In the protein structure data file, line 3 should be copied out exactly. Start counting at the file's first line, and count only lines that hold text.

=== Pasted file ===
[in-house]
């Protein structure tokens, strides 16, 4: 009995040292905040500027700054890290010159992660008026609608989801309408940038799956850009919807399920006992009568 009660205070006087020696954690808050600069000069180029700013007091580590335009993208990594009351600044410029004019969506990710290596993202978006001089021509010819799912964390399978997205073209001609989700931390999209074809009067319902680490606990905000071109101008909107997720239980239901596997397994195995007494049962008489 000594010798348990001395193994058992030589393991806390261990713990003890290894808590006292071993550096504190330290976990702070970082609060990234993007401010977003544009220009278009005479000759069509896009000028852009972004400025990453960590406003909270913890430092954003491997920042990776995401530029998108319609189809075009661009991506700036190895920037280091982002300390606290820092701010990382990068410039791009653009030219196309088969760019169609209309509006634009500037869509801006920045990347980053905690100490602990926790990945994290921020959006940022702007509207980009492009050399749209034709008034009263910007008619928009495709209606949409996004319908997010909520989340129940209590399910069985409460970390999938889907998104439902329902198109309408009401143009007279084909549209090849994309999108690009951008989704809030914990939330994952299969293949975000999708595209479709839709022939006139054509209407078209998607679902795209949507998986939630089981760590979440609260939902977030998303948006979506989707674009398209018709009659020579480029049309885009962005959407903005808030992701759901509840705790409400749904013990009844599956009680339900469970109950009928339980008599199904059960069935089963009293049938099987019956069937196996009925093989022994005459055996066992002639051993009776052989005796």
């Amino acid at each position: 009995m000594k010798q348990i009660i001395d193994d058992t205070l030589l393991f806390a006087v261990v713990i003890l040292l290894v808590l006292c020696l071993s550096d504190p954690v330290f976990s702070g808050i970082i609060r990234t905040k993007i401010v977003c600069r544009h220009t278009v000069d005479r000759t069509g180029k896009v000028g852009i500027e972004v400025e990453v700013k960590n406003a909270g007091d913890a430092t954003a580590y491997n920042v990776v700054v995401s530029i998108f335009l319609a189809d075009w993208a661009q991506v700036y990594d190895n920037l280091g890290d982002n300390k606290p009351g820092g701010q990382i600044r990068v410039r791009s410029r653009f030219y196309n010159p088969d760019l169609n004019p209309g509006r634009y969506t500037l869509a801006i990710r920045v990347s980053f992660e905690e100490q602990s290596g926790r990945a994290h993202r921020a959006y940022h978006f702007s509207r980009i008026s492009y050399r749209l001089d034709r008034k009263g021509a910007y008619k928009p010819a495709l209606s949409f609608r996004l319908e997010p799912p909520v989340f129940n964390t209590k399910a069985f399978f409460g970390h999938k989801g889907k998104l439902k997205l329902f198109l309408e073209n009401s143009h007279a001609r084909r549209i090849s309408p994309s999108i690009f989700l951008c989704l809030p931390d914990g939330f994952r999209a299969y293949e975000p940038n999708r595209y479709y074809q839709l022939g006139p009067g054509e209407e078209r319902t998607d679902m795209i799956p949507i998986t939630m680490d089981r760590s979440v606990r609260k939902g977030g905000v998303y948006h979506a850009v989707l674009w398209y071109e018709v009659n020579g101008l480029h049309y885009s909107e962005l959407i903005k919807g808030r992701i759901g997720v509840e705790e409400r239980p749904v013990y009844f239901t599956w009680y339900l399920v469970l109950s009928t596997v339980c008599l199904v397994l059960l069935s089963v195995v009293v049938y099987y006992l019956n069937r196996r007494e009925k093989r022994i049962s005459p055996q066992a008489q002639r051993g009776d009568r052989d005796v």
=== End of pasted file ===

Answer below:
């Amino acid at each position: 009995m000594k010798q348990i009660i001395d193994d058992t205070l030589l393991f806390a006087v261990v713990i003890l040292l290894v808590l006292c020696l071993s550096d504190p954690v330290f976990s702070g808050i970082i609060r990234t905040k993007i401010v977003c600069r544009h220009t278009v000069d005479r000759t069509g180029k896009v000028g852009i500027e972004v400025e990453v700013k960590n406003a909270g007091d913890a430092t954003a580590y491997n920042v990776v700054v995401s530029i998108f335009l319609a189809d075009w993208a661009q991506v700036y990594d190895n920037l280091g890290d982002n300390k606290p009351g820092g701010q990382i600044r990068v410039r791009s410029r653009f030219y196309n010159p088969d760019l169609n004019p209309g509006r634009y969506t500037l869509a801006i990710r920045v990347s980053f992660e905690e100490q602990s290596g926790r990945a994290h993202r921020a959006y940022h978006f702007s509207r980009i008026s492009y050399r749209l001089d034709r008034k009263g021509a910007y008619k928009p010819a495709l209606s949409f609608r996004l319908e997010p799912p909520v989340f129940n964390t209590k399910a069985f399978f409460g970390h999938k989801g889907k998104l439902k997205l329902f198109l309408e073209n009401s143009h007279a001609r084909r549209i090849s309408p994309s999108i690009f989700l951008c989704l809030p931390d914990g939330f994952r999209a299969y293949e975000p940038n999708r595209y479709y074809q839709l022939g006139p009067g054509e209407e078209r319902t998607d679902m795209i799956p949507i998986t939630m680490d089981r760590s979440v606990r609260k939902g977030g905000v998303y948006h979506a850009v989707l674009w398209y071109e018709v009659n020579g101008l480029h049309y885009s909107e962005l959407i903005k919807g808030r992701i759901g997720v509840e705790e409400r239980p749904v013990y009844f239901t599956w009680y339900l399920v469970l109950s009928t596997v339980c008599l199904v397994l059960l069935s089963v195995v009293v049938y099987y006992l019956n069937r196996r007494e009925k093989r022994i049962s005459p055996q066992a008489q002639r051993g009776d009568r052989d005796v």